Giant clams are produced in Yangzhou. Due to concerns over spoiling, they usually are sold shucked and preserved in lard such that they can endure longer transport.1 The sun-dried item is also very good. When cooked in chicken broth, they are much better than dried razor clams. Giant clams can also be pounded until tender and flat as a pancake, then pan-fried and eaten like a shrimp cake. These are good with seasonings added.
1An interesting method of preservation, similar to ways of making French rillette or English potted meats.
2Che’ao (蛼螯) is likely the giant clams of Genus Tridacna or Hippopus. On top of eaten as a food, the thick shells of these clams are also carved and polished into beads for jewelery and treated as a type of gemstone.
Cockles can be prepared in three ways. Splash with boiling water and when they are half done1 and remove one shell and marinade them in wine and autumn sauce until they are “drunk”. Or they can be cooked in chicken broth by remove one shell and putting them into the broth. Finally, they can also be shucked and made into geng. It is best to cook them quickly since overcooking will leave them dry and tough. Cockles are produced in Fenghua Prefecture and should be preferred over giant clams and venus clams.
1There is no mention of any heat applied to cook the cockles, but what’s likely happening here is that the cockles are being cooked over a low flame with a few splashes of hot water, a technique known as “men” (悶).
2The character gan (蚶) is used to describe shellfish of the family Arca, which encompasses a whole bunch of clam-like shellfish with ridged shells commonly known as cockles. Some of them, like the popular blood cockle have so much to haemoglobin in their blood that their raw meat is bright red. The etymology of the word is also very interesting. On the left of the character is the radical “chong” (虫), which in modern Chinese would translate as “worm/insect” but the more archaic usage would more accurately translated as modern English term “critter”. The right is “gan” (甘) which mean sweet and pleasant tasting. As such, the character is saying that this is a delicious tasting critter, which it is.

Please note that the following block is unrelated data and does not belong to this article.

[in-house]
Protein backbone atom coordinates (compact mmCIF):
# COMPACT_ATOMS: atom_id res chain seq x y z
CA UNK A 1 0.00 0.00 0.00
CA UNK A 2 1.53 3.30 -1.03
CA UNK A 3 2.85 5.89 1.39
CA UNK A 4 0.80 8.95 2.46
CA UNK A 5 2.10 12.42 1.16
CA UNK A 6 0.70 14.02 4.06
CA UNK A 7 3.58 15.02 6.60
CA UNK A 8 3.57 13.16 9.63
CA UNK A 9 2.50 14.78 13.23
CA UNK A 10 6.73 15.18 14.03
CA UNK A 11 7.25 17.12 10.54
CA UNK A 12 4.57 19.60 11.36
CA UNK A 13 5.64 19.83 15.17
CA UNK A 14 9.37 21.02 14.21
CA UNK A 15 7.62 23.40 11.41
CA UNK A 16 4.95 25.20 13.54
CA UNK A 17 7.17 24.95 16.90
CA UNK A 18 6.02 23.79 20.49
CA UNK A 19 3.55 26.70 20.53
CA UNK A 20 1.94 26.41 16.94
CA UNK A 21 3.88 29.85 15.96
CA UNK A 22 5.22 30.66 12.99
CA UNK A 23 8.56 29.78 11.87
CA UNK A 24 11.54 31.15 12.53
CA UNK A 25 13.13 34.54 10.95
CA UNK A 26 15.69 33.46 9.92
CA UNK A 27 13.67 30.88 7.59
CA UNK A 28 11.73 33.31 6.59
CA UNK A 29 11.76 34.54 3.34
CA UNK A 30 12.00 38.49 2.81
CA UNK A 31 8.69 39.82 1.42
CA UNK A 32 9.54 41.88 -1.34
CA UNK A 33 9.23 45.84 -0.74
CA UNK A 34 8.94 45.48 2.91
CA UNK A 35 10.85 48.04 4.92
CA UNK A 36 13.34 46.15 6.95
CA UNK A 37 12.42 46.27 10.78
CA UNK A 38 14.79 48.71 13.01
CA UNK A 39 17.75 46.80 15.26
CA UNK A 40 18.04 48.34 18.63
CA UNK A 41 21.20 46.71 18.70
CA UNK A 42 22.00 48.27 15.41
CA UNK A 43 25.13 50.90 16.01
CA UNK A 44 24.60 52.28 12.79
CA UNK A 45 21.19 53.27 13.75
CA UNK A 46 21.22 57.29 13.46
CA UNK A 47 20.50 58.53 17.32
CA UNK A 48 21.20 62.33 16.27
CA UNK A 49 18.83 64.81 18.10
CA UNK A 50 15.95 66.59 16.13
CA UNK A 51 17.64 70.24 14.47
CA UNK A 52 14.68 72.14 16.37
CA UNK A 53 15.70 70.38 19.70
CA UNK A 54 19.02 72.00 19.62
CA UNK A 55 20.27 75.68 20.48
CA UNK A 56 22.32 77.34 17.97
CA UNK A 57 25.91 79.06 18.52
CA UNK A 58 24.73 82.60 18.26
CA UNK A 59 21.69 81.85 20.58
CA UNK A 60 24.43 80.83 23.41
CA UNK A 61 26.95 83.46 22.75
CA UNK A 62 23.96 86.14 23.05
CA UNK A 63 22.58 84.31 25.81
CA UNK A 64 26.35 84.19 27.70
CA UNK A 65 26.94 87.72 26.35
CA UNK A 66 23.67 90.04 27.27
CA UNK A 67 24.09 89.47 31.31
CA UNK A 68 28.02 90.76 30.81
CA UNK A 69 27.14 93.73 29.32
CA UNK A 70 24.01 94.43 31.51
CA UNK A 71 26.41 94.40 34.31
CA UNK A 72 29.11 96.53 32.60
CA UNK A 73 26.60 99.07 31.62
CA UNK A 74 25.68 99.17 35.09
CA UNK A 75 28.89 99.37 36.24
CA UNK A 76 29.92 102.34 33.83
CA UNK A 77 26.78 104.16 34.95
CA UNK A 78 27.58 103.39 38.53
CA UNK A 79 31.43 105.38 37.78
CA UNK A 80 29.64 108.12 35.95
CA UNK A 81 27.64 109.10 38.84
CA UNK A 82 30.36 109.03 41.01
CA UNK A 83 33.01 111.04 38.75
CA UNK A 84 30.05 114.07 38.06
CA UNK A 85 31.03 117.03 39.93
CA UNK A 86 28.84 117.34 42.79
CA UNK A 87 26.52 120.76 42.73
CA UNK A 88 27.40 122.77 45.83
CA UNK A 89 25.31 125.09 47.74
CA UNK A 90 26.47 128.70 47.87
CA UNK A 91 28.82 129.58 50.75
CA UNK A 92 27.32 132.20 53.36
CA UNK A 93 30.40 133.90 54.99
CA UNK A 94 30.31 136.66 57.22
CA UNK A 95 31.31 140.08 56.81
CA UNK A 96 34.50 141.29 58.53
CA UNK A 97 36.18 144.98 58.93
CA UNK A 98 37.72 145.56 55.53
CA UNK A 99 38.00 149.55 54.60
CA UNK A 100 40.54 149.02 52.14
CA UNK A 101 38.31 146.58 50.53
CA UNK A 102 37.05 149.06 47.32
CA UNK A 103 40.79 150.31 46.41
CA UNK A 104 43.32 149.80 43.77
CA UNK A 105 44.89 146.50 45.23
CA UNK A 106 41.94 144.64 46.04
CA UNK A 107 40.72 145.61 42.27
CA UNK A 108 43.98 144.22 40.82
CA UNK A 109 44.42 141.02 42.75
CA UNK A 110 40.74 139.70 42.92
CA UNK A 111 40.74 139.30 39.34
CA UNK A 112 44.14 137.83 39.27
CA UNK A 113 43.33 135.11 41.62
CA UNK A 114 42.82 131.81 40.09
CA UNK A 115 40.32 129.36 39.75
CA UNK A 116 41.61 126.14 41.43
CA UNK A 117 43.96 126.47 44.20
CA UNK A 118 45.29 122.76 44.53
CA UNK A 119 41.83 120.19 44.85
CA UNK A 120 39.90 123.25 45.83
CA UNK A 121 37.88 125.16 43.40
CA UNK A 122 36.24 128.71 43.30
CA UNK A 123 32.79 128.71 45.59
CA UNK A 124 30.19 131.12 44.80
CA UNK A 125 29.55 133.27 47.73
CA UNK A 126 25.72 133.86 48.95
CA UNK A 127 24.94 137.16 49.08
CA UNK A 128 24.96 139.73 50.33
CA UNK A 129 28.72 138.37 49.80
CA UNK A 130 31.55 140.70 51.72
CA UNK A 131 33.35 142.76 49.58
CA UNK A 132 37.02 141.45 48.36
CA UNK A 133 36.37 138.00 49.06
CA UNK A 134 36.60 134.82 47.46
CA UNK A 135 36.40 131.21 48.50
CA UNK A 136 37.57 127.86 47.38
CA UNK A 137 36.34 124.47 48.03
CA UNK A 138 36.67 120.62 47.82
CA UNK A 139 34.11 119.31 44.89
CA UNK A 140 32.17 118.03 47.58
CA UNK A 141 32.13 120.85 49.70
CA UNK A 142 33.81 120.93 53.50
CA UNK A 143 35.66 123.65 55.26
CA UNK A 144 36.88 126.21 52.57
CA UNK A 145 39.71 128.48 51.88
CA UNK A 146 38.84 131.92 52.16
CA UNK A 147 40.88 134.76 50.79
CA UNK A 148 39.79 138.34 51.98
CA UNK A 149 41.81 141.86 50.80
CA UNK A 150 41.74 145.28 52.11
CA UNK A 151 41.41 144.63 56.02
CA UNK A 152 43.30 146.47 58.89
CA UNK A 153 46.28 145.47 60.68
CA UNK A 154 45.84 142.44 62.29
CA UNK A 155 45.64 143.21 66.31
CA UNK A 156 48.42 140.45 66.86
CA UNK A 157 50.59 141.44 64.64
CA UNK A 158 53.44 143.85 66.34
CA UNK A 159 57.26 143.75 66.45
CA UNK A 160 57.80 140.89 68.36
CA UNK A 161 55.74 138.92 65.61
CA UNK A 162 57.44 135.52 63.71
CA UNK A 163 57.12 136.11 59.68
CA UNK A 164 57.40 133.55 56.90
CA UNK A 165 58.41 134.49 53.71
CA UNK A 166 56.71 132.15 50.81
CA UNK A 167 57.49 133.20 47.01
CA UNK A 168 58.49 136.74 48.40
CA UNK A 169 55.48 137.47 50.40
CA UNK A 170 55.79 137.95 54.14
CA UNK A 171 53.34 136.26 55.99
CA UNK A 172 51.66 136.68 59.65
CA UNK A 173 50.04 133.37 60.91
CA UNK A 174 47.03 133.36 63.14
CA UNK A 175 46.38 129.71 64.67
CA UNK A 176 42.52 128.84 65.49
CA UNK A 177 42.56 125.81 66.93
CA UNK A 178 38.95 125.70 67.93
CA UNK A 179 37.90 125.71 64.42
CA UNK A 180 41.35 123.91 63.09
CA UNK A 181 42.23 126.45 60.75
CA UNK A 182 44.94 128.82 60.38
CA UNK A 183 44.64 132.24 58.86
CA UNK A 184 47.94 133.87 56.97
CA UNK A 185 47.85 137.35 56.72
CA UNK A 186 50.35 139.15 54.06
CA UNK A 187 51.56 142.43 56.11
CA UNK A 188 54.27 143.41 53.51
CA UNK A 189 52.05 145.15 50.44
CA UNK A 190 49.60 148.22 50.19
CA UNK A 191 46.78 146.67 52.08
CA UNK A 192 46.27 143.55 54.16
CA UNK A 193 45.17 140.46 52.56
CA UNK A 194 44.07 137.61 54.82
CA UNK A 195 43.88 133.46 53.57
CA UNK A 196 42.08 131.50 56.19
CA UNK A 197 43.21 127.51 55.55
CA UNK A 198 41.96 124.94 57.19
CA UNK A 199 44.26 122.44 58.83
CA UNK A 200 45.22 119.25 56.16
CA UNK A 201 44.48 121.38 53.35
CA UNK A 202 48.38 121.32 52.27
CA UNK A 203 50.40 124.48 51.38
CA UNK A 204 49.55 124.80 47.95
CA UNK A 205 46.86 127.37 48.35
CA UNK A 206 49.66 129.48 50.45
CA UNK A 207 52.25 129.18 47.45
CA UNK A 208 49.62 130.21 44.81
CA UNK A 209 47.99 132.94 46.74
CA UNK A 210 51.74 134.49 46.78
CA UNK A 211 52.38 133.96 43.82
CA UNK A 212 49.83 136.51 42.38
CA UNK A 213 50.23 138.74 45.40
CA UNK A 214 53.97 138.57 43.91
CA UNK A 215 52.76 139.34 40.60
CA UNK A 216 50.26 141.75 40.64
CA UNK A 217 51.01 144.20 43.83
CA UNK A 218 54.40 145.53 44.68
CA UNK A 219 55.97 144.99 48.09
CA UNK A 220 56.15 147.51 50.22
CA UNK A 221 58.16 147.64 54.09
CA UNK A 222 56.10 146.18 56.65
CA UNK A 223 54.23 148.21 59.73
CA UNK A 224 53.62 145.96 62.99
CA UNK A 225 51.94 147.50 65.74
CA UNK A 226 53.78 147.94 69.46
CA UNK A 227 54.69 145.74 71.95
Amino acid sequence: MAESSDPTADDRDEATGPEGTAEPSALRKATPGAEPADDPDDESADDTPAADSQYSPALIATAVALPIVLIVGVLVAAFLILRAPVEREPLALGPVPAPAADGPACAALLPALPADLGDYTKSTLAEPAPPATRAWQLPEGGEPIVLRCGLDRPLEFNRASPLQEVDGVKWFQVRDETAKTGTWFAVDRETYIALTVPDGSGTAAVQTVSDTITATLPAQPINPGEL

3One usually use the word gai (蓋) for lids, like a pot lid. But in this case, Yuan Mei is referring to the shell of the cockles
Shell a crab and and make a geng1 from the meat, using its juices for braising. Do not add and chicken extracts since it is best to cook it on its own. I’ve seen vulgar cook adding duck tongue, sharks fin, or sea cucumber, which not only robs the crab of its flavours but add an irritating fishiness to the dish. A complete abomination!
1: A geng 羹 is a class of rich Chinese soups thickened with starch.
Shrimp ball are made in the same way as fish balls. They can be either braised in chicken broth or stir-fried dry. When pounding the shrimp to a paste, be sure to not pound it too fine otherwise its original flavours and textures would be lost. This is the same with fish balls.1 The shrimp can also be peeled in whole then mixed with laver, which is excellent.2
1 This is somewhat surprising since modern fishballs tends to be rather homogenous and fine in texture.
2 It’s not clear exactly how this is prepared. However, whole shrimp that has been semi-butterflied and fried until it just curls into a round form is also know as “shrimp balls” (蝦球), so it’s likely junh that. Mixing in chopped laver with shrimp prepared thus, either before or after frying, will undoubtedly result in excellent dishes.